P.S. I'm not very familiar with CFRA leave. But for the purposes of determining unemployment eligibility, this does indeed sound like a voluntary quit. Nevertheless, it is important to note that voluntarily quitting ones jobs, per se, would not preclude the claimant from being eligible for UI. You are however, going to need to show that you have left your job with "good cause." UI determinations are extremely fact driven, and it is difficult to say with any degree of certainty whether or not the EDD will find you left your job with "good cause."
     
  7. HELGAP

    HELGAP Law Topic Starter New Member

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    mightymoose: i still haven't found a job, and i still haven't been paid any unemployment benefits and probably won't be until i've had my phone interview so i'm safe in that sense in case they deny me benefits. there are so many opinions about this, the best thing for me to do is what i was going to do and just apply and see the outcome. at least there's no penalty for applying. thank you for your help anyway.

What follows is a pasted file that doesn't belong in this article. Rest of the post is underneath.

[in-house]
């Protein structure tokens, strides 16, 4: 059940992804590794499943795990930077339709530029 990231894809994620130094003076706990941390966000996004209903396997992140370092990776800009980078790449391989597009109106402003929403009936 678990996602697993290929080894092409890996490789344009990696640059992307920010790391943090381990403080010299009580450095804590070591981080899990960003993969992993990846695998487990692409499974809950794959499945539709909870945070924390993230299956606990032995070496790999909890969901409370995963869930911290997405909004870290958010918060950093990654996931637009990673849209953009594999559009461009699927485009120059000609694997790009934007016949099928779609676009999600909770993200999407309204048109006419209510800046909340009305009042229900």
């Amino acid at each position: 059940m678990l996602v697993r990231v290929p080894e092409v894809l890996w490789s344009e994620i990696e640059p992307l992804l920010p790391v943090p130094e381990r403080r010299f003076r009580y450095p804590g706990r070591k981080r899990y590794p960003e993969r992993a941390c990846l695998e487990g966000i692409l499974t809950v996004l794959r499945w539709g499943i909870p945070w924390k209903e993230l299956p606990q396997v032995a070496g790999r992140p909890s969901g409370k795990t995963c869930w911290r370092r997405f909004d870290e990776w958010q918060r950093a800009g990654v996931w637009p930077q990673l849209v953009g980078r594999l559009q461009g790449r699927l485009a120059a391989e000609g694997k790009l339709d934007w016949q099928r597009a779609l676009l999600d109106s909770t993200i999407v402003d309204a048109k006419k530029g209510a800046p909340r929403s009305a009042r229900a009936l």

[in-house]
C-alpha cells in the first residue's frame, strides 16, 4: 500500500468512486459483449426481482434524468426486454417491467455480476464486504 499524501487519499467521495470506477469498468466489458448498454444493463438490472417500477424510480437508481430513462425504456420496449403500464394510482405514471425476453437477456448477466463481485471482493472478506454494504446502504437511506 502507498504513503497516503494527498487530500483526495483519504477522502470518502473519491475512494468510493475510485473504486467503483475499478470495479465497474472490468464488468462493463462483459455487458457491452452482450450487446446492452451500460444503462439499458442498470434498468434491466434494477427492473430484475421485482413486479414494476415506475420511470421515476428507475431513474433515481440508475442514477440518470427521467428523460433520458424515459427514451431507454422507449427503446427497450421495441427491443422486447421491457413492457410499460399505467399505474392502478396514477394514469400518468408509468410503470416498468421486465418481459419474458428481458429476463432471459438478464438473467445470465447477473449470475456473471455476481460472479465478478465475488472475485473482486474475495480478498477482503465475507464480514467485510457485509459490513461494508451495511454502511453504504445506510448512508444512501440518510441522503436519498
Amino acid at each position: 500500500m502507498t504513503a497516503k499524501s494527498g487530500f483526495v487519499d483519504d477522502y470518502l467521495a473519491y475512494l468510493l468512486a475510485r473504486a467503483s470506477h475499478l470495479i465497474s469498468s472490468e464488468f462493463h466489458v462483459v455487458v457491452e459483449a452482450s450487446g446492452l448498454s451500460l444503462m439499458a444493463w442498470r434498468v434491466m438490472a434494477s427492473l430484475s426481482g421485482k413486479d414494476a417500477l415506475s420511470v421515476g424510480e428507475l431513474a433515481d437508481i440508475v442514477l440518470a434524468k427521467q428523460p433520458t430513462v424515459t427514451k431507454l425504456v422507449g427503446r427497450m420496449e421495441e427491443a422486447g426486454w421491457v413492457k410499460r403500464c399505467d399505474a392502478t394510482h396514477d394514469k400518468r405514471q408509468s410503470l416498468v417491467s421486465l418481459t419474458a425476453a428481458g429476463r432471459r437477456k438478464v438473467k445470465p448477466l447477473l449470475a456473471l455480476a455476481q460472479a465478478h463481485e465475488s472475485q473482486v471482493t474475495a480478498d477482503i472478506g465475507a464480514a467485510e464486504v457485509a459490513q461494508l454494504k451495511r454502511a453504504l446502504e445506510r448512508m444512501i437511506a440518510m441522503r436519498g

mcarson87:
    1: Your question is very hard to answer. They called ME before I was to get off of maternity leave 3 days before, so I was never even at work when they changed my hours. When they notified me I was going to work new hours, I tried to work it out with them to give me at least half an hour difference (instead of 8-430, 730-4) so I could make sure my oldest (I have two children. Trust me, they forced me out, because all the other times they've only ever asked if I could change shifts, and so with everybody else. They never make you change your schedule, only if you can. But since I was gone for so long, 2 1/2 mos on disability, and 2 mos on CFRA, I think they were sick of me being gone) was picked up from preschool on time, which they didn't care about and stated either i take the job or i had no position. So after they told me that, I stated there was no way for me to take that schedule therefore they knew I had resigned.

    2: I didn't go to work after or demand any of my vacation time because I thought at the time if they considered I had quit, I wasn't entitled to my vacation pay. It was only 2 weeks after I had resigned, then I got a check in the mail and that's when I started reading up on the regulations of getting your final pay check. It was my lack of knowledge. and PS, like I told mightymoose, i'll just have to wait it out, and see the outcome after my phone interview.
     
  8. mcarson87

    mcarson87 New Member

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    If you believe you were not paid final wages in accordance with the law, you may want to file a wage claim with the DLSE (labor commissioner). Do a google search for DLSE and find the section "how to file a wage claim." Sorry I can't post a link.